Heavy rain causes floods, paralyzes Lebanon’s capital

1 / 3
Cars are stuck after breaking down on a flooded road due to heavy rain, at the southern entrance of the Lebanese capital Beirut on December 9, 2019. (AFP)
2 / 3
Lebanese men use a paddle board as means of transportation on a flooded road due to heavy rain, at the southern entrance of the capital Beirut on December 9, 2019. (AFP)
3 / 3
People walk through floodwaters in Beirut's southern suburb of Ouzai, Lebanon on Dec. 9, 2019. (AP)
Updated 09 December 2019

Heavy rain causes floods, paralyzes Lebanon’s capital

  • Every year when it rains, roads get flooded with water because of an inadequate sewage system
  • “I am ready to take full responsibility,” the minister said during a news conference

BEIRUT: A rainstorm paralyzed parts of Lebanon’s capital Beirut on Monday, turning streets to small rivers, stranding motorists inside their vehicles and damaging homes in some areas.
The flooding came as protesters have been holding nearly two months of demonstrations against the country’s political elite and decades of widespread corruption and mismanagement. Protesters remained in their encampments in Beirut and other cities amid the heavy rain.
Despite spending billions of dollars since the 1975-90 civil war on improving infrastructure, Lebanon still suffers hourslong electricity cuts every day, and many people rely on tanker trucks to bring water to their homes. Every year when it rains, roads get flooded with water because of an inadequate sewage system.
The rain began to fall Sunday morning and has affected the entire country, but Beirut and its suburbs were hit the worst.
In the southern suburb of Ouzai, cars were nearly submerged in the rising water, leaving motorists stranded. A tunnel that passes under the Rafik Hariri International Airport remained closed for hours because pumps that clear water from inside it didn’t work.
A man was seen using a surf board to pass through the tunnel, while in other parts of the city some residents used small boats to get around.
Outgoing Minister of Public Works and Transpiration Youssef Fenianos blamed the crisis on what he said was 50-year-old infrastructure and population increases in some areas. He added that as a result of Lebanon’s recent economic and financial crisis, it was difficult to open lines of credit for infrastructure work.
“I am ready to take full responsibility,” the minister said during a news conference.
Fenianos was part of the Cabinet of former Prime Minister Saad Hariri, who resigned Oct. 29 under fire from the anti-government protesters. A stalemate has since ensued over who should head the new government amid a deepening economic crisis, shortage of liquidity and hard currency.


Libya’s GNA govt detains 35 Egyptian fishermen

Updated 12 August 2020

Libya’s GNA govt detains 35 Egyptian fishermen

  • The GNA is still holding the fishermen without a clear accusation to justify their detention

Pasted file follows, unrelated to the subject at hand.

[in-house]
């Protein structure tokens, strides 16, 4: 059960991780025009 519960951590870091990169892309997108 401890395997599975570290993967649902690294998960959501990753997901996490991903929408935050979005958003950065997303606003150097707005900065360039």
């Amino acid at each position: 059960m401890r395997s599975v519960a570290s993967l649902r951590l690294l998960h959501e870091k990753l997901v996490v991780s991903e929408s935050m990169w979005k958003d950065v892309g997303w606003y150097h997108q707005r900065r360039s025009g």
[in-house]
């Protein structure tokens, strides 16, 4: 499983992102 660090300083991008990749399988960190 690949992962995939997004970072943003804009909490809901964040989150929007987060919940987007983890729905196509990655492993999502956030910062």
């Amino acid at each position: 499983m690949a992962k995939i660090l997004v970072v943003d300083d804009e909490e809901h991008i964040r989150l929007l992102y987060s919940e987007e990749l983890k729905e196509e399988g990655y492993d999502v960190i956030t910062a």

CAIRO: The fate of at least 35 Egyptian fishermen hangs in the balance after they were arrested by the Tripoli-based Government of National Accord (GNA) on Nov. 2 last year.  

The families of the fishermen have appealed to the Egyptian government to step up their efforts to secure their freedom as Cairo has been working on their release since November.

Little is known about the fate of the fishermen in Libya other than their location, after it was leaked to Egyptian authorities that they were held in the Turmina Prison, which is affiliated with the GNA.

The head of the Fishermen’s Syndicate in Kafr El-Sheikh, Ahmed Nassar, said they had not been able to communicate with the fishermen since last November and after their disappearance they came to learn that the GNA authorities had detained them.

The GNA is still holding the fishermen without a clear accusation to justify their detention. Nassar said that the fishermen were not fishing in Libyan territory without a permit.

Nassar explained that the fishermen were working on Libyan boats. Alongside them were a number of colleagues working on boats that belong to the Al-Wefaq government. They were not approached by anyone unlike their detained colleagues who were arrested and sent to prison without being charged with any crime.

The Fishermen’s Syndicate chief said that people had called on the Egyptian Ministry of Foreign Affairs as well as the government, and the consular section had also been contacted about the matter.

Many of the detained fishermen come from Kafr El-Sheikh, while others come from Abu Qir in the governorate of Alexandria.

The fishermen had been supporting families of up to eight members.

Egyptian authorities say they are exerting great efforts to bring the fishermen back safely, while the fishermen’s families continue to demand safety and justice for the men.